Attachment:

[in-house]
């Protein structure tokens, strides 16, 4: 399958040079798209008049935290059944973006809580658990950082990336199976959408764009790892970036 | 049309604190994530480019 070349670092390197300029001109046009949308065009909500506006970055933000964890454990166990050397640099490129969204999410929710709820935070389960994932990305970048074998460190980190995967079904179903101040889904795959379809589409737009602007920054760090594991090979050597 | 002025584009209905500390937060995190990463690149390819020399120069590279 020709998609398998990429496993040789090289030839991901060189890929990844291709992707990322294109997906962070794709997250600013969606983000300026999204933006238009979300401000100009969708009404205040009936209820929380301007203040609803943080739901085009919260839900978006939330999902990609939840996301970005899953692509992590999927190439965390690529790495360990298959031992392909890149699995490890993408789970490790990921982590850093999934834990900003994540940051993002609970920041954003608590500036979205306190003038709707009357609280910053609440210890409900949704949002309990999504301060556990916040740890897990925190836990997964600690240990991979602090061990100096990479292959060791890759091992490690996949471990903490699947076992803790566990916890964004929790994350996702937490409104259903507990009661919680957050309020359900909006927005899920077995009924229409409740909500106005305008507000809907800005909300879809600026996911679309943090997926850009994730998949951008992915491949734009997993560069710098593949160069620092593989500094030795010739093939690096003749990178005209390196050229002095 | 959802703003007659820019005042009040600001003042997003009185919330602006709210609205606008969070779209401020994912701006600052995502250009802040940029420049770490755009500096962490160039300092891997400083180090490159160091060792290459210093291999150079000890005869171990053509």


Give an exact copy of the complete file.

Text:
[in-house]
């Protein structure tokens, strides 16, 4: 399958040079798209008049935290059944973006809580658990950082990336199976959408764009790892970036 | 049309604190994530480019 070349670092390197300029001109046009949308065009909500506006970055933000964890454990166990050397640099490129969204999410929710709820935070389960994932990305970048074998460190980190995967079904179903101040889904795959379809589409737009602007920054760090594991090979050597 | 002025584009209905500390937060995190990463690149390819020399120069590279 020709998609398998990429496993040789090289030839991901060189890929990844291709992707990322294109997906962070794709997250600013969606983000300026999204933006238009979300401000100009969708009404205040009936209820929380301007203040609803943080739901085009919260839900978006939330999902990609939840996301970005899953692509992590999927190439965390690529790495360990298959031992392909890149699995490890993408789970490790990921982590850093999934834990900003994540940051993002609970920041954003608590500036979205306190003038709707009357609280910053609440210890409900949704949002309990999504301060556990916040740890897990925190836990997964600690240990991979602090061990100096990479292959060791890759091992490690996949471990903490699947076992803790566990916890964004929790994350996702937490409104259903507990009661919680957050309020359900909006927005899920077995009924229409409740909500106005305008507000809907800005909300879809600026996911679309943090997926850009994730998949951008992915491949734009997993560069710098593949160069620092593989500094030795010739093939690096003749990178005209390196050229002095 | 959802703003007659820019005042009040600001003042997003009185919330602006709210609205606008969070779209401020994912701006600052995502250009802040940029420049770490755009500096962490160039300092891997400083180090490159160091060792290459210093291999150079000890005869171990053509």